Commentary and uses by others
Michel Foucault attributes the inspiration for his The Order of Things to Borges' "Celestial Emporium" passage and "the laughter that shattered, as I read the passage, all the familiar landmarks of my thought ... breaking up all the ordered surfaces and all the planes with which we are accustomed to tame the wild profusion of existing things..." Foucault is disturbed less by the Emporium's arbitrariness than by the idea that such a classification might be intelligible to someone or some culture, then discusses the ways cultures make sense of the world by drawing relationships between things, expressed through language. What Borges did, according to Foucault, was to highlight the importance of the "site" of order by taking it away, asking in what context the Celestial Emporium might make sense.
The Emporium has often been used as a shorthand for the subversion of traditional, rational notions of order. The artist and musician David Byrne has created an art work, "The Evolution of Category", that shows a hierarchical tree based on this mythical taxonomy.
- Artificial language
- Characteristica universalis
- George Dalgarno
- Rene Descartes, whom Borges mentions as someone else who had worked on a universal language.
- Borges, Jorge Luis (1952). Otras Inquisiciones (1937–1952). Buenos Aires, Argentina: Sur.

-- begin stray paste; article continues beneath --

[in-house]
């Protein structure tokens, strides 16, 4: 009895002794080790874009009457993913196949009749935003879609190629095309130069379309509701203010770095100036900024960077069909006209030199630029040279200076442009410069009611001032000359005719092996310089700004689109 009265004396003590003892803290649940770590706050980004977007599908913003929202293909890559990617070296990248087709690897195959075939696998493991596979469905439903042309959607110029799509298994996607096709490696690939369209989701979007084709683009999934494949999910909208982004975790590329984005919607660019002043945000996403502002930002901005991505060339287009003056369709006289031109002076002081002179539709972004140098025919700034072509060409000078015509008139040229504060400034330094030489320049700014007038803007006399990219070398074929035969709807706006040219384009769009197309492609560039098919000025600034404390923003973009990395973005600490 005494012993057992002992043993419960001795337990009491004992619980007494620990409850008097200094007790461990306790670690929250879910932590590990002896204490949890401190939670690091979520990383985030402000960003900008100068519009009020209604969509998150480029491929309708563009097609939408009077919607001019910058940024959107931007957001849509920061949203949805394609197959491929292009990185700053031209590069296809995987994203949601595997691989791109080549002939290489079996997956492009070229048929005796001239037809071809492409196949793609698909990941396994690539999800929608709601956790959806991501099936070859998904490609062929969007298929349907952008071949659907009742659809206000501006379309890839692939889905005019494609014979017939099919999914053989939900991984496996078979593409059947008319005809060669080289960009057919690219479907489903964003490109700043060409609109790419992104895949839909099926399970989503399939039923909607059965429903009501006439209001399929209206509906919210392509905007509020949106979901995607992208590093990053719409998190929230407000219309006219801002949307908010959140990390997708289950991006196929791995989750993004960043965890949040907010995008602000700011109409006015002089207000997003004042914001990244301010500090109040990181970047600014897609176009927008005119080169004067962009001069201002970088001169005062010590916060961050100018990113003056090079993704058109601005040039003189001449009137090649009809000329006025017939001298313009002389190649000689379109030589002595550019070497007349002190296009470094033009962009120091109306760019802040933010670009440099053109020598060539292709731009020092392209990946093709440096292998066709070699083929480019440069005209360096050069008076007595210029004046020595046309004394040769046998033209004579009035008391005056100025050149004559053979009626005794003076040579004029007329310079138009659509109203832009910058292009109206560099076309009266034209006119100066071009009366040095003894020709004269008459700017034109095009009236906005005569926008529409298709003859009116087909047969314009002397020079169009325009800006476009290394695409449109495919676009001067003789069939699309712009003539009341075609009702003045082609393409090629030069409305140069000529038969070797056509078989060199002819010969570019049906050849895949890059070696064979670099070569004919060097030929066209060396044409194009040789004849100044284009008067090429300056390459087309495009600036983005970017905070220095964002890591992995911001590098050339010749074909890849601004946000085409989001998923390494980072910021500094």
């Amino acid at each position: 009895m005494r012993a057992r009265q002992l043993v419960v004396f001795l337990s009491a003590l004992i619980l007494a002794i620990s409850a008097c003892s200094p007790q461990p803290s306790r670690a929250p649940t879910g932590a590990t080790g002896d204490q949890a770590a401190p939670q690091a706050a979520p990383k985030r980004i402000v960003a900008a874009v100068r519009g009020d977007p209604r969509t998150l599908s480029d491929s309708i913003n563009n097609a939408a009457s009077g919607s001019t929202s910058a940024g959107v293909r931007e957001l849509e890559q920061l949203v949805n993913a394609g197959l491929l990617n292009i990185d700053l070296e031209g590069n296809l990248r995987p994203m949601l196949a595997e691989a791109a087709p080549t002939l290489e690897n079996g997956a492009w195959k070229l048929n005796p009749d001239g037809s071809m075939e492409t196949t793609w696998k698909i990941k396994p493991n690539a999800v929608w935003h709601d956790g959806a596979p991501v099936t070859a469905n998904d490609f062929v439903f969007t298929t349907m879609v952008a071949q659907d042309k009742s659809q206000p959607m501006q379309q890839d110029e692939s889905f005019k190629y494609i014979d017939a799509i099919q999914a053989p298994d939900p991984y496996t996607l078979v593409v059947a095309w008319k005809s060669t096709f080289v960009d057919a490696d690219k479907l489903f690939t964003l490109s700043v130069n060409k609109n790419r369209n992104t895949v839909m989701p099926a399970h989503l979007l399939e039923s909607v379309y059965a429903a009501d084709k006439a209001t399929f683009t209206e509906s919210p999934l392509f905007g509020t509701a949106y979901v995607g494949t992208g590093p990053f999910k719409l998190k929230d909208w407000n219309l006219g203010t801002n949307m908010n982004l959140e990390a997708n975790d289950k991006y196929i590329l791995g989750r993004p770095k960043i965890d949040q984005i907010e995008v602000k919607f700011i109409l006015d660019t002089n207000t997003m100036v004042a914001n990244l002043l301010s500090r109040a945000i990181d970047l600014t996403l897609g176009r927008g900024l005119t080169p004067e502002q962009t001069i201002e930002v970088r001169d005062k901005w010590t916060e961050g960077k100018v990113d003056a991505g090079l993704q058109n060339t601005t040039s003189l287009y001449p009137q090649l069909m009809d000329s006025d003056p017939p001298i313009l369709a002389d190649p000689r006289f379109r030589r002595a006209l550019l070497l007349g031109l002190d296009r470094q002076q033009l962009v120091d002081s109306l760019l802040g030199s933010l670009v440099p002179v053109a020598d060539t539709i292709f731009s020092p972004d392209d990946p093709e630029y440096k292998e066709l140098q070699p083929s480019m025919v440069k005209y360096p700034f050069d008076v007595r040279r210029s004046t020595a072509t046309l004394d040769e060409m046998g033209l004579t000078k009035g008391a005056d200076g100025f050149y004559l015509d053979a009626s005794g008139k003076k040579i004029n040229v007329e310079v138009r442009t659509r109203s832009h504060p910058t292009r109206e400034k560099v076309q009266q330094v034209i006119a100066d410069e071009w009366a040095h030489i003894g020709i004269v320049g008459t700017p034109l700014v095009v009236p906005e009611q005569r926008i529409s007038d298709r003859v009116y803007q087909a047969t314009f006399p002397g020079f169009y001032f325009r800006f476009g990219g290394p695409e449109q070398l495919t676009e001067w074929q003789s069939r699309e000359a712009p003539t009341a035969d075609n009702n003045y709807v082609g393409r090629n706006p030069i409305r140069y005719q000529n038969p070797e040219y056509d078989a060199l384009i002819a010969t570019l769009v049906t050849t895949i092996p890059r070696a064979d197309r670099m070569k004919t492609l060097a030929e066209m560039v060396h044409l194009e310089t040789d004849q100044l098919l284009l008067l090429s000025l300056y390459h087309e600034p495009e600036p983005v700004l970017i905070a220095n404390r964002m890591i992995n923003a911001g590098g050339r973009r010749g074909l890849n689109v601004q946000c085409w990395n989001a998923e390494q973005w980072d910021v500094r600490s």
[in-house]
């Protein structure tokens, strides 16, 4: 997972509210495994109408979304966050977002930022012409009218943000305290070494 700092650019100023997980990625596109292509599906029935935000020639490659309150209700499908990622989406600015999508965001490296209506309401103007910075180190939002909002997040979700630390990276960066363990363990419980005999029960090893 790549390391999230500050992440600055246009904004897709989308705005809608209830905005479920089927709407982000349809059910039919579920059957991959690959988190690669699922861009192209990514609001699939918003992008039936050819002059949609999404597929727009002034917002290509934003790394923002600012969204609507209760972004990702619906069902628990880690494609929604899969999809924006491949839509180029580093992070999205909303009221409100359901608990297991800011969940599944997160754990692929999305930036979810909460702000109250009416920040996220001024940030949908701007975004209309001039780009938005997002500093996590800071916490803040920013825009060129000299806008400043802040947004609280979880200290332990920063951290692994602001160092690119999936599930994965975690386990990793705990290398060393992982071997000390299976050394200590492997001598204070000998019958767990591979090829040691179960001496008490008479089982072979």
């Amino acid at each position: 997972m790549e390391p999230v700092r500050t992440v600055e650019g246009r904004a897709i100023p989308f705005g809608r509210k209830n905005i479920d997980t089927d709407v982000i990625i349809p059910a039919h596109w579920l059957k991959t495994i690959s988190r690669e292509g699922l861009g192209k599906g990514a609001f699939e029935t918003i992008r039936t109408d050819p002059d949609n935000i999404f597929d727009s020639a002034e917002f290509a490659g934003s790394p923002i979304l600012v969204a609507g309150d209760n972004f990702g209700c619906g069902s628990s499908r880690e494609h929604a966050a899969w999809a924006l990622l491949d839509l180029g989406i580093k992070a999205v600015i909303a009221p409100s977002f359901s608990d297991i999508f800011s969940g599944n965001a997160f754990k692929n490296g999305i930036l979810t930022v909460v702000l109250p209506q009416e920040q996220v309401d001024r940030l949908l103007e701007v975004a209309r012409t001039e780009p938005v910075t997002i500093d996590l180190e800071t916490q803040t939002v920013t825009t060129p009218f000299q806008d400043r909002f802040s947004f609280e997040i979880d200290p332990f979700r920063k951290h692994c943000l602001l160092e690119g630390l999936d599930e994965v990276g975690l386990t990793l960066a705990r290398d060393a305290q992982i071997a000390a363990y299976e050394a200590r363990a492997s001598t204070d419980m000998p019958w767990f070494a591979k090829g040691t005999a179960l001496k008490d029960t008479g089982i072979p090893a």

- Borges, Jorge Luis (1964). Other Inquisitions (1937–1952). Translated by Ruth L. C. Simms. Austin, TX: University of Texas Press.
- Byrne, David (2003). "View Evolution of Category". Spencer Museum of Art. Retrieved 25 September 2014.
- Merrell, Floyd (1991). Unthinking thinking: Jorge Luis Borges, mathematics, and the new physics. West Lafayette, Ind.: Purdue University Press. p. xiii. ISBN 1557530114. Retrieved 24 September 2014.
- Borges, Jorge Luis. "The Analytical Language of John Wilkins" (PDF). Translated by Lilia Graciela Vázquez. Alamut: Bastion of Peace and Information.
- Foucault, Michel (1994). The Order of Things: An Archaeology of the Human Sciences. Translated by C. Gordon. New York, NY: Random House.
- O'Sullivan, Gerry (1990). Edna Aizenberg, ed. The Library Is on Fire: Intertextuality in Borges and Foucault. Borges and His Successors: The Borgesian Impact on Literature and the Arts. Columbia, MO: University of Missouri Press.
- Davis, R. C.; Schleifer, R. (1989). M. Perloff, ed. Series editors' foreword. Postmodern Genres. Normal, OK: University of Oklahoma Press.
- Duszat, Michael (2012). "Foucault's Laughter: Enumeration, Rewriting, and the Construction of the Essayist in Borges's "The analytical language of John Wilkins"". Orbis Litterarum (PDF)
|url=(help). 67 (3): 193–218.
- The Analytical Language of John Wilkins - English translation by Lilia Graciela Vázquez
- The Analytical Language of John Wilkins - English translation by Will Fitzgerald